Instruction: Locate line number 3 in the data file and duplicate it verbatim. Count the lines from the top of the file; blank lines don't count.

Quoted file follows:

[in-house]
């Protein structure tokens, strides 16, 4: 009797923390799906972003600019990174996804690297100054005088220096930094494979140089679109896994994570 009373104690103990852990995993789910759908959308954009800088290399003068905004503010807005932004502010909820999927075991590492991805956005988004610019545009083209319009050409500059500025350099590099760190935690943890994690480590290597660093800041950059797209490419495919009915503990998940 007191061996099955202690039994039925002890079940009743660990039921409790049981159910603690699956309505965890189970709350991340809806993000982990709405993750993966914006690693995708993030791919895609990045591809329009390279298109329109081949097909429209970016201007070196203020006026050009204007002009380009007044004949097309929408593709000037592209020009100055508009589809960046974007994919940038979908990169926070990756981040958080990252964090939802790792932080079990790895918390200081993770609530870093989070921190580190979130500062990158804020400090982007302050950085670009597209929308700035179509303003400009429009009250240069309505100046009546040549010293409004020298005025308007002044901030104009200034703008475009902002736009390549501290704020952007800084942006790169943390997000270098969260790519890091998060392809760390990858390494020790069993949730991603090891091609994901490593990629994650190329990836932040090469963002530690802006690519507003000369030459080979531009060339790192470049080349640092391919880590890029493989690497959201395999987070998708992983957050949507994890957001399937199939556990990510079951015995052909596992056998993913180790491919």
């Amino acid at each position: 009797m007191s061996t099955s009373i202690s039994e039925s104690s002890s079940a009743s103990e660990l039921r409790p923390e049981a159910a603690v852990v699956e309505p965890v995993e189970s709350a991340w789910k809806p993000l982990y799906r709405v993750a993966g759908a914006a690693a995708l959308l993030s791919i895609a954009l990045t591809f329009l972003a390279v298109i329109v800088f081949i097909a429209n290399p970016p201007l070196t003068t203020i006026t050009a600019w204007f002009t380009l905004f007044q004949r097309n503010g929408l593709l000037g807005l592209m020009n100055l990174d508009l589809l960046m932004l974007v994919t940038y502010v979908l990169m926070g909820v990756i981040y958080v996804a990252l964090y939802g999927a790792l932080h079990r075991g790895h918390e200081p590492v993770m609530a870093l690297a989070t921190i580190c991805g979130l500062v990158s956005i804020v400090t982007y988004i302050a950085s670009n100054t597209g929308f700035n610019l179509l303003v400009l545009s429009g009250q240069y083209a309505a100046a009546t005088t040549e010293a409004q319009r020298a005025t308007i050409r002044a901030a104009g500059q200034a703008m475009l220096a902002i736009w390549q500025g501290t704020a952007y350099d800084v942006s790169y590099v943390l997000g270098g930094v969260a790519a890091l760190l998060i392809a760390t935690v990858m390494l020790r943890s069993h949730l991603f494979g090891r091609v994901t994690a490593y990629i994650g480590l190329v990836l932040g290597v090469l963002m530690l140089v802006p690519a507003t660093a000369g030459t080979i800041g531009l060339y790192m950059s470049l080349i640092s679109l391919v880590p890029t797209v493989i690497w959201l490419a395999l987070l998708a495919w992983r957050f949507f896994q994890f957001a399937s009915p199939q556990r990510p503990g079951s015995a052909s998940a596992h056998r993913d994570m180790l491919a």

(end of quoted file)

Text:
């Amino acid at each position: 009797m007191s061996t099955s009373i202690s039994e039925s104690s002890s079940a009743s103990e660990l039921r409790p923390e049981a159910a603690v852990v699956e309505p965890v995993e189970s709350a991340w789910k809806p993000l982990y799906r709405v993750a993966g759908a914006a690693a995708l959308l993030s791919i895609a954009l990045t591809f329009l972003a390279v298109i329109v800088f081949i097909a429209n290399p970016p201007l070196t003068t203020i006026t050009a600019w204007f002009t380009l905004f007044q004949r097309n503010g929408l593709l000037g807005l592209m020009n100055l990174d508009l589809l960046m932004l974007v994919t940038y502010v979908l990169m926070g909820v990756i981040y958080v996804a990252l964090y939802g999927a790792l932080h079990r075991g790895h918390e200081p590492v993770m609530a870093l690297a989070t921190i580190c991805g979130l500062v990158s956005i804020v400090t982007y988004i302050a950085s670009n100054t597209g929308f700035n610019l179509l303003v400009l545009s429009g009250q240069y083209a309505a100046a009546t005088t040549e010293a409004q319009r020298a005025t308007i050409r002044a901030a104009g500059q200034a703008m475009l220096a902002i736009w390549q500025g501290t704020a952007y350099d800084v942006s790169y590099v943390l997000g270098g930094v969260a790519a890091l760190l998060i392809a760390t935690v990858m390494l020790r943890s069993h949730l991603f494979g090891r091609v994901t994690a490593y990629i994650g480590l190329v990836l932040g290597v090469l963002m530690l140089v802006p690519a507003t660093a000369g030459t080979i800041g531009l060339y790192m950059s470049l080349i640092s679109l391919v880590p890029t797209v493989i690497w959201l490419a395999l987070l998708a495919w992983r957050f949507f896994q994890f957001a399937s009915p199939q556990r990510p503990g079951s015995a052909s998940a596992h056998r993913d994570m180790l491919a």